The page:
Social Times, by Debra Eckerling on May 24, 2013
Hosting a Twitter chat is an excellent way to increase your value as an expert and set yourself apart in your industry. Before launching a chat, it’s important to develop a Twitter following. Fill out your Twitter profile completely, including profile and header photo. Follow those in your industry, and tweet and retweet relevant content, and they will follow you back.
After you have a handle on your Twitter account, it’s time for the good stuff.
Here’s how to start and manage a Twitter chat.
1. Attend Twitter Chats. Learn how Twitter chats work from an attendee standpoint. Also, volunteer to be a guest – or cohost – on a peer’s Twitter chat; that will give you valuable experience.
2. Research Twitter Chats. Choose a hashtag for your chat that is relevant … and not already in use. Note what other Twitter chats are out there, especially those in your industry and demographic. Keep a list of Twitter chat schedules, so you can add yours when you are ready.
3. Plan your Twitter Chats. Whether it’s weekly or monthly, make sure your chat is at a regularly scheduled time … and is not in conflict with any other chats in your industry. Then decide the format: Will your chat be 30 or 60 minutes? Will it be Q&A? Are you going to have guests? A co-host? Set up a tentative calendar of topics and guests.
“Make sure to have a defined topic for each Twitter chat, typically something related to current trending news or hot topics in your industry,” suggests Kristine deGuzman, Digital Marketing Manager at LEWIS Pulse. “Draft a few questions in advance in order to get the discussion going and to help fill in gaps when the conversation wanes.”
4. Promote your Twitter Chat. Use all channels available: email, newsletter, Facebook, Twitter, etc. You can also consider using promoted posts and tweets.
“Participation is key to a successful Twitter chat,” adds deGuzman. “Create an outreach list of influencers in your industry and send them personal invitations, whether by DM or @reply, letting them know that their industry insight would be appreciated. Doing so can not only help boost the number of participants in your chat, but it can also help your organization establish long-term relationships with these influencers.”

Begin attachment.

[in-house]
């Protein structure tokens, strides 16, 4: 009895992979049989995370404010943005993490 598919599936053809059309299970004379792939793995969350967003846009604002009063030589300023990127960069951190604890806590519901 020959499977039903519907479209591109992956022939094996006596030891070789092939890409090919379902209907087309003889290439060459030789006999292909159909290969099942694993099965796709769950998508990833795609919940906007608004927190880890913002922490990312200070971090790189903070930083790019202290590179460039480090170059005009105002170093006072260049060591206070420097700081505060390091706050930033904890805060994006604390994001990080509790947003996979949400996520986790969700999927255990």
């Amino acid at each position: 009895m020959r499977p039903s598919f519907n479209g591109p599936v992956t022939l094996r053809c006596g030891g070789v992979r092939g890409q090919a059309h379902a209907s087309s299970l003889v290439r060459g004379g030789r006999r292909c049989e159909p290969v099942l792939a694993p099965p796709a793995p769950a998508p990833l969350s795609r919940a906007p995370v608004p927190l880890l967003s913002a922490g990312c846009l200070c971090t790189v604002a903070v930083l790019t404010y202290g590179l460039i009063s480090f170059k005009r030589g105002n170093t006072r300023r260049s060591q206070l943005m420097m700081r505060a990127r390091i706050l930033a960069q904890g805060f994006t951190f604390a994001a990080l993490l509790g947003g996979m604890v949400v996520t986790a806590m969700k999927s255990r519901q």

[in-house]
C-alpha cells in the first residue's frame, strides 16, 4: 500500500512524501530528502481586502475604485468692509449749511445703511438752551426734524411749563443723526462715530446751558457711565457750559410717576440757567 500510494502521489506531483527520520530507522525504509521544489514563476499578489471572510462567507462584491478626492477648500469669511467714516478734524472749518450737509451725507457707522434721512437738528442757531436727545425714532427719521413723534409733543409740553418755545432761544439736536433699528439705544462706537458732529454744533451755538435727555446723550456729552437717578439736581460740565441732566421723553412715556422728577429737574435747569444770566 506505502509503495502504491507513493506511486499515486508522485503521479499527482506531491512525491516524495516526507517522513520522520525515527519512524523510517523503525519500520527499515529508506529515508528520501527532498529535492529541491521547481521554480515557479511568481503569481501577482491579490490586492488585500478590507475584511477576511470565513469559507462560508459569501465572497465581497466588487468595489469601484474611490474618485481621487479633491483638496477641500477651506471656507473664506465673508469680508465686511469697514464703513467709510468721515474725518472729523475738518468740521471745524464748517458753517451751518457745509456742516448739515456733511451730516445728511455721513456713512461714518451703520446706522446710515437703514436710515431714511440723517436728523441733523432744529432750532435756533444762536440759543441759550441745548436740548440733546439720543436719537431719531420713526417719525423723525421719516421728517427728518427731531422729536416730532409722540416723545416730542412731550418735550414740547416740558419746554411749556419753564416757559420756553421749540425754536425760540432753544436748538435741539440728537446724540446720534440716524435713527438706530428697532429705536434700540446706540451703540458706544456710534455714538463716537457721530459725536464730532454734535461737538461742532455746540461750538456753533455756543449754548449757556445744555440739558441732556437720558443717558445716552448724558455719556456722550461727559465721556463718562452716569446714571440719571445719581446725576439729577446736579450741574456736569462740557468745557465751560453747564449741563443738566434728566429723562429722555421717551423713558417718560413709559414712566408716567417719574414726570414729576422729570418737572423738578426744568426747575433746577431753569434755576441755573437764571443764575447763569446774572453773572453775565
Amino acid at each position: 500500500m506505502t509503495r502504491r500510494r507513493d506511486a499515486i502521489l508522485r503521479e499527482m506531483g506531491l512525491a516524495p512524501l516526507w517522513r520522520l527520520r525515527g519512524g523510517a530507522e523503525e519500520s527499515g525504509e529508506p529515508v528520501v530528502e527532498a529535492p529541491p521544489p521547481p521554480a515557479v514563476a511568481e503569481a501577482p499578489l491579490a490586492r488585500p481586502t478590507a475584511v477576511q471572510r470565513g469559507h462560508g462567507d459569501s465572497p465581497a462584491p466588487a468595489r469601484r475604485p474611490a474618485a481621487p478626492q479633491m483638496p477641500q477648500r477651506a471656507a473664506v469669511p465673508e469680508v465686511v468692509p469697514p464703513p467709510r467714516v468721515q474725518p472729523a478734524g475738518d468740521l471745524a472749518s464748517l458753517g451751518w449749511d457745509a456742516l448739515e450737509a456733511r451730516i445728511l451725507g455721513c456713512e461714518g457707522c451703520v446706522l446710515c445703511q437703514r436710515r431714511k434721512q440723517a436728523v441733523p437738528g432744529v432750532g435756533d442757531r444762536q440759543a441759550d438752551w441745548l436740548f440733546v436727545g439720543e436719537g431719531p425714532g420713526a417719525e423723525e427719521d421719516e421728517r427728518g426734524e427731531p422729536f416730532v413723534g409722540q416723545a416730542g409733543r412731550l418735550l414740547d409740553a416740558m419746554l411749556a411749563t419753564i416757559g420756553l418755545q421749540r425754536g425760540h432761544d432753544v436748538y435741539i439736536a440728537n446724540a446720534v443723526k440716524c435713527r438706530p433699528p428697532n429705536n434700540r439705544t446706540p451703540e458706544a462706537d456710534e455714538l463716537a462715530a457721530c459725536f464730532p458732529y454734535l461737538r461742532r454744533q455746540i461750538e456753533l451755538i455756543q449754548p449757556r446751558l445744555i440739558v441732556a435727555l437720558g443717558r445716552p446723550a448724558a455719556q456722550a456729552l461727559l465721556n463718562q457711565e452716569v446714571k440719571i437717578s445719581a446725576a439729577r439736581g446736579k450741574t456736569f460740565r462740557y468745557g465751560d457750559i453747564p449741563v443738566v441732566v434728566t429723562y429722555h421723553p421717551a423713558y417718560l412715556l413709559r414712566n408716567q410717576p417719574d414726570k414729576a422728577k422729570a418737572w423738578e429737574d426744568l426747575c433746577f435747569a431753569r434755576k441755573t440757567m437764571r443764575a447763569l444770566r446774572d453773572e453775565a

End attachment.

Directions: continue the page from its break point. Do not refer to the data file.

5. Manage the Chat. During the chat, use the hashtag with all tweets. Keep an eye on it, and respond to your audience as best you can.
“Use a platform like TweetDeck or TweetChat.com,” suggests Chelsea Furlong, Creative Media Marketing. “In TweetDeck you can set up individual columns for mentions, hashtag use, retweets, etc. That will make the whole process much more manageable and help you prioritize your responses.”
“We include Q1 at the beginning of the Tweet and then put the hashtag at the end,” shares Anum Hussain, Inbound Context Expert and Social Media leader at Hubspot.“Then the expert responds with “a1″ and includes the hashtag at the end. We don’t include the moderator’s Twitter handle in every answer, but we do include specific handles if they relate directly to the question or topic at hand.”
6. Thank – and Tweet to – your Audience. Post a transcript, if you’d like. You can do a Storify or Paper.li recap and tweet it out … using your hashtag, of course.
“It’s also important when doing Twitter chats to do more than one to test the market,” recommends Hussain. “Don’t just try one and call it a day – it’s important to test, learn, and apply your lessons learned.” Social Times
Canopy Arts Desk
Tammy Hampel (Isaacson)
News and information about Arts and Culture, Arts Administration, Communications, Development and Non-profit Management